Cannon Replaces Ousted Lieb as President and CEO of Mercedes-Benz USA
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Cannon, in his new role, will report to Dr. Joachim Schmidt, executive vice president of sales & marketing for Mercedes-Benz Cars in Stuttgart, Germany. He will have overall responsibility for the Mercedes-Benz, Maybach, Sprinter and smart brands in the United States. Cannon will lead MBUSA's more than 1,700 employees and 356 dealers throughout the U.S.
Prior to this appointment, he was vice president of marketing for MBUSA with overall responsibility for marketing communications, market research and product management of the Mercedes-Benz and Maybach brands in the U.S. (Apparently the Maybach association – some would say failure in the U.S. – didn't taint his career at all.)
He replaces Ernst Lieb who left the company in October. According to published reports, Lieb was forced out from Mercedes-Benz for charging personal expenses to the company for him and his wife. Lieb had helped steer the company through some strong growth in 2011.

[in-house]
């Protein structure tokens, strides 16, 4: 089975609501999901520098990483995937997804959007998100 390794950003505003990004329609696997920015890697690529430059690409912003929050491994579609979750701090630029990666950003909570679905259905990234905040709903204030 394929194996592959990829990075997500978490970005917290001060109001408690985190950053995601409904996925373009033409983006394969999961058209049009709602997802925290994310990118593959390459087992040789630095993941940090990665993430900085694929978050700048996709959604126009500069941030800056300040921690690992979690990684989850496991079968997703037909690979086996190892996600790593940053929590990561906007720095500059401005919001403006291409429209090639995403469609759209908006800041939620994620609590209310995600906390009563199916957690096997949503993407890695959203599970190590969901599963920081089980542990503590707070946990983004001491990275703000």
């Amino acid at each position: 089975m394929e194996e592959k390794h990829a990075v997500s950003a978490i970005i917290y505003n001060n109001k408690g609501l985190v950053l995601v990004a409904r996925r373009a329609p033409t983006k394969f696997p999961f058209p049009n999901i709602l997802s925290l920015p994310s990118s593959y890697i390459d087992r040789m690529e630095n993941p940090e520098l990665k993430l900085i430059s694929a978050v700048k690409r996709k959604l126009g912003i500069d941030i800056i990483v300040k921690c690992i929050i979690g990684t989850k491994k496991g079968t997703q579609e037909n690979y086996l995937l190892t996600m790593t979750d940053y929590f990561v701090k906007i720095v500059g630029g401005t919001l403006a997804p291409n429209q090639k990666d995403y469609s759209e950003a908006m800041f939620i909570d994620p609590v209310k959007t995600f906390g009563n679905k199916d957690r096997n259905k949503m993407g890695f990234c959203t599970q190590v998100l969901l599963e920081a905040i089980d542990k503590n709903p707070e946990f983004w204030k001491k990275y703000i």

Cannon, though, has a strong resume, especially with the one product that has done more to turn around Mercedes-Benz' fortunes in the USA than any other: the M Class. Cannon began his automotive career in 1991 as executive assistant to the president and CEO of Mercedes-Benz of North America (predecessor to MBUSA). From there, Cannon moved to Stuttgart and joined a small team tasked with the development, manufacturing and launch of the M-Class, the first Mercedes-Benz SUV ever made in and for this market.
One thing that may have helped Cannon's ascendancy in the Mercedes-Benz hierarchy was his military training. Cannon has a Bachelor of Science degree in economics from the United States Military Academy at West Point where he graduated with honors. He is a United States Army Airborne Ranger and served as 1st Lieutenant in West Germany during the fall of the Iron Curtain.
Mercedes-Benz is having a strong 2011 with sales up 20 percent over 2010. One of Cannon's top responsibilities will be closing the gap with BMW, which has sold 272,873 vehicles in the first eleven months of 2011 vs. Mercedes-Benz sales of 236,415 vehicles. Audi, the third German automaker, is a distant third with sales of 101,629 through November.